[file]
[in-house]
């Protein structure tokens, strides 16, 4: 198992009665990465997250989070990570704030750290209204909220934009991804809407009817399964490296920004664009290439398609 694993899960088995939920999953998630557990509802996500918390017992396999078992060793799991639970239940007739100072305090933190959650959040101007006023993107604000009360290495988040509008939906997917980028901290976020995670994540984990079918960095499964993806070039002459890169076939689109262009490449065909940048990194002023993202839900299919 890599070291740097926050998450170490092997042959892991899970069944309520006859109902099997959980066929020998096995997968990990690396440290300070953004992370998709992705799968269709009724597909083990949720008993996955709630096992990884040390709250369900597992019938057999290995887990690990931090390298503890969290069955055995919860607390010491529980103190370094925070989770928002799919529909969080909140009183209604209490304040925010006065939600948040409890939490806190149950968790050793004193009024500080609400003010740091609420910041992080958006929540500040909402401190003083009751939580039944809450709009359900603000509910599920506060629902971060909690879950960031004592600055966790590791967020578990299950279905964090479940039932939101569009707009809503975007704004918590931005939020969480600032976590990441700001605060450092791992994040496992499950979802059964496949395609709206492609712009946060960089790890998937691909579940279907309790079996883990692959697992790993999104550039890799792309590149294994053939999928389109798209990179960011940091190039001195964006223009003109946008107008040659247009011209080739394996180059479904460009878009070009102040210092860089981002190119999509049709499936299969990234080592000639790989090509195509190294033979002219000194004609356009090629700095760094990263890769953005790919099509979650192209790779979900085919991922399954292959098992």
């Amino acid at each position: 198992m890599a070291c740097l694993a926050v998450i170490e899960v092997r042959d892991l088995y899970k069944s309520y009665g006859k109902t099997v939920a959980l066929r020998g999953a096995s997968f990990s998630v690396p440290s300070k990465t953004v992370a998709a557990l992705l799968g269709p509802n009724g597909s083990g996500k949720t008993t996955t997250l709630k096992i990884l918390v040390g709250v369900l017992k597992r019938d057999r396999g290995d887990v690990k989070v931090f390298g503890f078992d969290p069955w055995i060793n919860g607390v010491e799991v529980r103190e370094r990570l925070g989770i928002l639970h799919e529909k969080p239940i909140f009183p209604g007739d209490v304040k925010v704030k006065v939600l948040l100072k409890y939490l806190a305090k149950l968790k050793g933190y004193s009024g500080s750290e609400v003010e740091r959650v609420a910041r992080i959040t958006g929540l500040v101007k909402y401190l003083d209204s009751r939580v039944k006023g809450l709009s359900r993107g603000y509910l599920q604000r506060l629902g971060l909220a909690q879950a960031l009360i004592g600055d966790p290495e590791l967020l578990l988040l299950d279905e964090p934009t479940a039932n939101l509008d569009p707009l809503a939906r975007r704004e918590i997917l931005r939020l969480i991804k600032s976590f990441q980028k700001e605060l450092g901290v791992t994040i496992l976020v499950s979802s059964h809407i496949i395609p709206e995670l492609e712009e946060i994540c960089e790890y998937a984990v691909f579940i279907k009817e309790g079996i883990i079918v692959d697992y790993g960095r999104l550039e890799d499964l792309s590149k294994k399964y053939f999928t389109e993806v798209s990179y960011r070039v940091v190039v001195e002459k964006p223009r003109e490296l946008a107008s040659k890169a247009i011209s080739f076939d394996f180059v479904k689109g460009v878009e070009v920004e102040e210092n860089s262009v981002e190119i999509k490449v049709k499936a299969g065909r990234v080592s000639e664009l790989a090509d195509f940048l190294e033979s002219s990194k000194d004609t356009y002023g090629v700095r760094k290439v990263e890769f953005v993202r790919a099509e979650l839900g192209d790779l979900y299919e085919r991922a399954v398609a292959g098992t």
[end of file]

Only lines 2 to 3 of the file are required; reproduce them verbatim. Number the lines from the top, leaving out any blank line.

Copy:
């Protein structure tokens, strides 16, 4: 198992009665990465997250989070990570704030750290209204909220934009991804809407009817399964490296920004664009290439398609 694993899960088995939920999953998630557990509802996500918390017992396999078992060793799991639970239940007739100072305090933190959650959040101007006023993107604000009360290495988040509008939906997917980028901290976020995670994540984990079918960095499964993806070039002459890169076939689109262009490449065909940048990194002023993202839900299919 890599070291740097926050998450170490092997042959892991899970069944309520006859109902099997959980066929020998096995997968990990690396440290300070953004992370998709992705799968269709009724597909083990949720008993996955709630096992990884040390709250369900597992019938057999290995887990690990931090390298503890969290069955055995919860607390010491529980103190370094925070989770928002799919529909969080909140009183209604209490304040925010006065939600948040409890939490806190149950968790050793004193009024500080609400003010740091609420910041992080958006929540500040909402401190003083009751939580039944809450709009359900603000509910599920506060629902971060909690879950960031004592600055966790590791967020578990299950279905964090479940039932939101569009707009809503975007704004918590931005939020969480600032976590990441700001605060450092791992994040496992499950979802059964496949395609709206492609712009946060960089790890998937691909579940279907309790079996883990692959697992790993999104550039890799792309590149294994053939999928389109798209990179960011940091190039001195964006223009003109946008107008040659247009011209080739394996180059479904460009878009070009102040210092860089981002190119999509049709499936299969990234080592000639790989090509195509190294033979002219000194004609356009090629700095760094990263890769953005790919099509979650192209790779979900085919991922399954292959098992």
């Amino acid at each position: 198992m890599a070291c740097l694993a926050v998450i170490e899960v092997r042959d892991l088995y899970k069944s309520y009665g006859k109902t099997v939920a959980l066929r020998g999953a096995s997968f990990s998630v690396p440290s300070k990465t953004v992370a998709a557990l992705l799968g269709p509802n009724g597909s083990g996500k949720t008993t996955t997250l709630k096992i990884l918390v040390g709250v369900l017992k597992r019938d057999r396999g290995d887990v690990k989070v931090f390298g503890f078992d969290p069955w055995i060793n919860g607390v010491e799991v529980r103190e370094r990570l925070g989770i928002l639970h799919e529909k969080p239940i909140f009183p209604g007739d209490v304040k925010v704030k006065v939600l948040l100072k409890y939490l806190a305090k149950l968790k050793g933190y004193s009024g500080s750290e609400v003010e740091r959650v609420a910041r992080i959040t958006g929540l500040v101007k909402y401190l003083d209204s009751r939580v039944k006023g809450l709009s359900r993107g603000y509910l599920q604000r506060l629902g971060l909220a909690q879950a960031l009360i004592g600055d966790p290495e590791l967020l578990l988040l299950d279905e964090p934009t479940a039932n939101l509008d569009p707009l809503a939906r975007r704004e918590i997917l931005r939020l969480i991804k600032s976590f990441q980028k700001e605060l450092g901290v791992t994040i496992l976020v499950s979802s059964h809407i496949i395609p709206e995670l492609e712009e946060i994540c960089e790890y998937a984990v691909f579940i279907k009817e309790g079996i883990i079918v692959d697992y790993g960095r999104l550039e890799d499964l792309s590149k294994k399964y053939f999928t389109e993806v798209s990179y960011r070039v940091v190039v001195e002459k964006p223009r003109e490296l946008a107008s040659k890169a247009i011209s080739f076939d394996f180059v479904k689109g460009v878009e070009v920004e102040e210092n860089s262009v981002e190119i999509k490449v049709k499936a299969g065909r990234v080592s000639e664009l790989a090509d195509f940048l190294e033979s002219s990194k000194d004609t356009y002023g090629v700095r760094k290439v990263e890769f953005v993202r790919a099509e979650l839900g192209d790779l979900y299919e085919r991922a399954v398609a292959g098992t």